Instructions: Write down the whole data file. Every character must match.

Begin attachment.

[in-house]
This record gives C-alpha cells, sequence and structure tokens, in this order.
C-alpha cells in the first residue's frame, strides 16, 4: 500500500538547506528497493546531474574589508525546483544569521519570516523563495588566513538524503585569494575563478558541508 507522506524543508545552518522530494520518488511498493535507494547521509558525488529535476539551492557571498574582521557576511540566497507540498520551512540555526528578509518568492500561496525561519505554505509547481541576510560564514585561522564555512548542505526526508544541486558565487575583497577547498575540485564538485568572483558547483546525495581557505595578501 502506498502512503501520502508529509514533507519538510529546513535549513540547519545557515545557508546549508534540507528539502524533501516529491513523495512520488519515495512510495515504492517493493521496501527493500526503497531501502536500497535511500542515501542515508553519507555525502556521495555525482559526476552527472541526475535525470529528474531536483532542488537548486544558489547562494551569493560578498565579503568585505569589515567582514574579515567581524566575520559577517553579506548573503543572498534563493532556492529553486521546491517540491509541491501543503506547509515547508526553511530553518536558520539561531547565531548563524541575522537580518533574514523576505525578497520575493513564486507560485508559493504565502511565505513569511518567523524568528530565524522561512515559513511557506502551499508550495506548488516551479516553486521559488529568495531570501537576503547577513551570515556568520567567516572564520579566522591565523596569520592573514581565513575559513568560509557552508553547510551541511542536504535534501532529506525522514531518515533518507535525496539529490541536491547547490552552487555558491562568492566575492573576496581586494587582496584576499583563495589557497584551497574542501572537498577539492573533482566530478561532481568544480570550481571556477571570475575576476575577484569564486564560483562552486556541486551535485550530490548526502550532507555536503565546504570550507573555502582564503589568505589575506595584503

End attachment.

[in-house]
This record gives C-alpha cells, sequence and structure tokens, in this order.
C-alpha cells in the first residue's frame, strides 16, 4: 500500500538547506528497493546531474574589508525546483544569521519570516523563495588566513538524503585569494575563478558541508 507522506524543508545552518522530494520518488511498493535507494547521509558525488529535476539551492557571498574582521557576511540566497507540498520551512540555526528578509518568492500561496525561519505554505509547481541576510560564514585561522564555512548542505526526508544541486558565487575583497577547498575540485564538485568572483558547483546525495581557505595578501 502506498502512503501520502508529509514533507519538510529546513535549513540547519545557515545557508546549508534540507528539502524533501516529491513523495512520488519515495512510495515504492517493493521496501527493500526503497531501502536500497535511500542515501542515508553519507555525502556521495555525482559526476552527472541526475535525470529528474531536483532542488537548486544558489547562494551569493560578498565579503568585505569589515567582514574579515567581524566575520559577517553579506548573503543572498534563493532556492529553486521546491517540491509541491501543503506547509515547508526553511530553518536558520539561531547565531548563524541575522537580518533574514523576505525578497520575493513564486507560485508559493504565502511565505513569511518567523524568528530565524522561512515559513511557506502551499508550495506548488516551479516553486521559488529568495531570501537576503547577513551570515556568520567567516572564520579566522591565523596569520592573514581565513575559513568560509557552508553547510551541511542536504535534501532529506525522514531518515533518507535525496539529490541536491547547490552552487555558491562568492566575492573576496581586494587582496584576499583563495589557497584551497574542501572537498577539492573533482566530478561532481568544480570550481571556477571570475575576476575577484569564486564560483562552486556541486551535485550530490548526502550532507555536503565546504570550507573555502582564503589568505589575506595584503